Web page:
Jay Flowers talks about two camps in his organization, one camp who wants to concentrate on doing unit testing first before moving to TDD while a second group wants to go directly to TDD. My vote is actually on going straight to TDD. Most of the challenge in writing automated unit tests is writing code that can be tested. Putting an emphasis on writing the unit tests first keeps testability (and hence a strong focus on loose coupling) in the forefront of a developer’s mind. Retrofitting unit tests to existing code is hard, period.
OOP as a prerequisite for TDD
On the Yahoo thread I linked to, several folks are challenging my opinion that TDD requires OOP by sharing positive experiences of doing TDD and Continuous Integration with VB6. I’ll take their word for it, but doing TDD with VB6 reminds me of seeing an elephant fly in Dumbo. You can write almost-OO code with VB6 (minus true inheritance), but as I recall you fight against the language quite a bit. VB6 wants to be procedural.
Let’s pretend functional programming doesn’t exist (because I don’t know enough about it anyway) and that SOA is largely an orthogonal concept to OOP. I’m on record as saying that a solid understanding of Object Oriented Programming is essential for succeeding with TDD on nontrivial applications. I wouldn’t hesitate to recommend TDD to someone who is new to OOP, but sooner or later that same newbie will be held back if they’re not a strong OOP developer. To defend that assertion, let’s go back to some first causes:
- I want to be able to quickly write small unit tests that can be coded in rapid order to maintain flow
- External dependencies can make unit testing much more difficult and/or laborious, not to mention slower
The two primary ways to create testable code is to be religious in assigning responsibilities to different parts of your code and isolating external dependencies behind swappable interfaces. In both cases I think OOP has a far better story than purely procedural programming. OOP allows you to use techniques like Dependency Injection and Mock objects to replace external dependencies with fake objects that behave in a known way. Using best OO practices leads to code that is cohesive and loose coupling, exactly the kind of code that is easier to unit test. What can you do with procedural programming? Function pointers? You’re certainly not going to be able to do the same kind of interaction testing we use with OOP, and that’s an awfully important tool to leave behind.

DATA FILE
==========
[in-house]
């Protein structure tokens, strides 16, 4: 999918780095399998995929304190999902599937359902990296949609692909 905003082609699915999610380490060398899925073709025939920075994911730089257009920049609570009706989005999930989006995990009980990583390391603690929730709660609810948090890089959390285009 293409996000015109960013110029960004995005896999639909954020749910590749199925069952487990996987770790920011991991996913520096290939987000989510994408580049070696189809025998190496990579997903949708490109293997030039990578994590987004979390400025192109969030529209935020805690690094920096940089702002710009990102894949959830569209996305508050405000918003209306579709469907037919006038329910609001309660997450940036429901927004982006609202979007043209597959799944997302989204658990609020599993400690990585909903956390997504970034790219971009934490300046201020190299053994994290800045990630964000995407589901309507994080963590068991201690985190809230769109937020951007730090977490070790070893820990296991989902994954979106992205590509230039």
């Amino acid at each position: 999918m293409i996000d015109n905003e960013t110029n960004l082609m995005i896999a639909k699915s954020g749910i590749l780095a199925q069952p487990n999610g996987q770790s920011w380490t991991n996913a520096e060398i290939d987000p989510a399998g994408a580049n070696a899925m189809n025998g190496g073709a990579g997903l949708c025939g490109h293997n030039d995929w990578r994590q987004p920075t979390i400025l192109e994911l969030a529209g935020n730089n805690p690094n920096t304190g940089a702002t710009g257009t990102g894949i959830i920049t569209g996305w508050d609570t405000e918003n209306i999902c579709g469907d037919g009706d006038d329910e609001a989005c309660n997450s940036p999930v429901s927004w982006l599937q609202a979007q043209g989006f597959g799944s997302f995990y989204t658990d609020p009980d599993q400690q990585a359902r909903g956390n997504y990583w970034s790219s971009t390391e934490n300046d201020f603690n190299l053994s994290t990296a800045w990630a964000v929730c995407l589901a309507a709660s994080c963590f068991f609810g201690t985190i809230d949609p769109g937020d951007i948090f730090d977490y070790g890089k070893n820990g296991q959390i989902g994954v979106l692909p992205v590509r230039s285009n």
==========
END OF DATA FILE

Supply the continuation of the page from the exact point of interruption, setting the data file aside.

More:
The real enabler of TDD is writing code that exposes seams to unit test in small chunks. As long as you can accomplish that goal, you’re going to be fine. I just think that coding in an OO style gives you many more tools to create testable code. If you can stay perfectly in the realm of state based testing and keep your functions small and relatively independent, I can see you being able to use TDD with procedural code.
Just for background, here’s an older post on State vs. Interaction Testing. You’ll want to be able to do either, and know when each is most applicable.
P.S. I think doing TDD is actually a great way to learn OOP. You get immediate feedback on your OO structure.